As we are now coming into a period of racing I reflected recently on one of my favourite routines. The pre-race cleaning of my oar handle is something that I actually look forward to. About 60min before race time I enjoy taking a walk down to the boat pontoon with wire brush and oar. Feeling the energy of the event is intense and to be able to take some time to absorb the buzz while doing an almost therapeutic process of clean the handle.
I found a few photos from last years world cup in Poznan. Duncan and I take some time to prepare our oars for the racing. While focusing on making the handle just right to ensure an easy hang off the oar is relaxing. I have become very particular about how I like the surface to be and it is one of the many reasons why I have not change from timber handles. We have on occasion tried other grips, but my preference is timber. You could say that the wood is good and to be able to craft it the way you like gives a great sense of intimacy with that connection between hands, oar and water.
The two tools we use are wire brush, timber file/rasp and some times sand paper is handy. Years ago when Mike Mckay for the Oarsome Foursome had a row in the club youth eight that I was in he made some great comments after our row. He spoke about the importance of a clean oar handle to allow a comfortable hook grip that did require tension in the hands to hold the oar. I remember the action he created while standing in the boat bay hold onto an oar. The emphasis he made struck a cord with me and ever since I have taken particular care with my oar handle. What I like is a clean slightly furry handle. It usually takes about 5mins once a week, but on race days I tend to clean prior to each race. This often means that every 6 months I need to get the handle replaced. We try to time the replacement to occur about 4-6 weeks before major events. So this meant aften our National Championships we asked the concept2 oar distributors, Sykes Racing in Geelong to replace them so we could have new handle to use for the trials.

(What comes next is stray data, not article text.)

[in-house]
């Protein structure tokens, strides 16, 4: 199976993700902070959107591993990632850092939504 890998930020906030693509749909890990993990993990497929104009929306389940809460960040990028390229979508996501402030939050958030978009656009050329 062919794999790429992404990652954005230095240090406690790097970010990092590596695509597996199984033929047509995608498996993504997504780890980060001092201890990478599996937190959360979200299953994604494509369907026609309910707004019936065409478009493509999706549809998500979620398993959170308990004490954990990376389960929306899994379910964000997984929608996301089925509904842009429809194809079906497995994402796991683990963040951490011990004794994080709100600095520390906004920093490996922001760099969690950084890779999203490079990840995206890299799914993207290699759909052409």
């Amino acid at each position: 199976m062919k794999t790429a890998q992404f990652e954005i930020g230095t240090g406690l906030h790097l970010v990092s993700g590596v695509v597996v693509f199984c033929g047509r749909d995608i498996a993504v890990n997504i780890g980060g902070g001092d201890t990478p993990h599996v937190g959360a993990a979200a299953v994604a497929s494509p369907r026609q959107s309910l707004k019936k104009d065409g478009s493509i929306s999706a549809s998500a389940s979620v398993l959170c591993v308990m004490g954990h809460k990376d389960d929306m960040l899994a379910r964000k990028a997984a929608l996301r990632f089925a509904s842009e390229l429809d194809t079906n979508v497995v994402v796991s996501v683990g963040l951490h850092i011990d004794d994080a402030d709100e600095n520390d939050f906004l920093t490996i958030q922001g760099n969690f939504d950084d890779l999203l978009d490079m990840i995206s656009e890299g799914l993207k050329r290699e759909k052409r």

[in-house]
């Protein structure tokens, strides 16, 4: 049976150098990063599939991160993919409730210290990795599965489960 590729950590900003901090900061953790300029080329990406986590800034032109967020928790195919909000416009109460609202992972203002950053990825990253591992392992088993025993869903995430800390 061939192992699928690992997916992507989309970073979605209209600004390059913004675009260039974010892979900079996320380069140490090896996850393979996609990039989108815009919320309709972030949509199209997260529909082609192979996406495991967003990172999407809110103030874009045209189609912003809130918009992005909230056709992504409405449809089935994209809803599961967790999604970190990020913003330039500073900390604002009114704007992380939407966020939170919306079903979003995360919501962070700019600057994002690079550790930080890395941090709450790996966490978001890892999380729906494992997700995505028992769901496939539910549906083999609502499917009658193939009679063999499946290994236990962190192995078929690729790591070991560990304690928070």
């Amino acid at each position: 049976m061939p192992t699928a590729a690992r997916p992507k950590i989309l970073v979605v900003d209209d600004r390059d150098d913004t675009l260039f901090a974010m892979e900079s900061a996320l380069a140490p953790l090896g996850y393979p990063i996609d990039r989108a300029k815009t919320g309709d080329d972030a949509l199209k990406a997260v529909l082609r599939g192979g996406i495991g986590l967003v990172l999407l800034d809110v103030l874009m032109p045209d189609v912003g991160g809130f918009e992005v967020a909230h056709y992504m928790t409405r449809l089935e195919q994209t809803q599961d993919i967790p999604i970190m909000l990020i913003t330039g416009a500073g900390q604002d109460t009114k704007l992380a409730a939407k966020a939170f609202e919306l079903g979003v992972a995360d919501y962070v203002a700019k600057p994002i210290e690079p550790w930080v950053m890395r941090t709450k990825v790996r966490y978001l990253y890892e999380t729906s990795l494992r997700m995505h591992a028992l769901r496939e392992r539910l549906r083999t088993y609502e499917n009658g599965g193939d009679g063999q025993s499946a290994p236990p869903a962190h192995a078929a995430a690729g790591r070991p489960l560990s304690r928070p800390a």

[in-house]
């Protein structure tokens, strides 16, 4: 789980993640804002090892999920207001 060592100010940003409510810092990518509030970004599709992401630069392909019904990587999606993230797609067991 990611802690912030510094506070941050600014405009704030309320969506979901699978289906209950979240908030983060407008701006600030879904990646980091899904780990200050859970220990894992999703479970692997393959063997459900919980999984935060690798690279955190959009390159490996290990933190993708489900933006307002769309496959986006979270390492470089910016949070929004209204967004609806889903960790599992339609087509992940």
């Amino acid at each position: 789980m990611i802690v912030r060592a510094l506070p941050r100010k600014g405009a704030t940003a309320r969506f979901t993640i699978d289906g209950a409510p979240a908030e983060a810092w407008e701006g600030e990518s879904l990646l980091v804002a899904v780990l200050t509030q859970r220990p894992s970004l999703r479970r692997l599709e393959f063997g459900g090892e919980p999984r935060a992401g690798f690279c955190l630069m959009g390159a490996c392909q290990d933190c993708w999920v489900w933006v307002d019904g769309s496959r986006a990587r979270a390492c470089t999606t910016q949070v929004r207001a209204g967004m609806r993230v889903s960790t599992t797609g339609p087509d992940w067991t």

Next week we go into competition again and I know that there will be a number of occasions when I am standing out on the pontoon, taking it all in and enjoying one of the subtle pleasures of preparation to perform.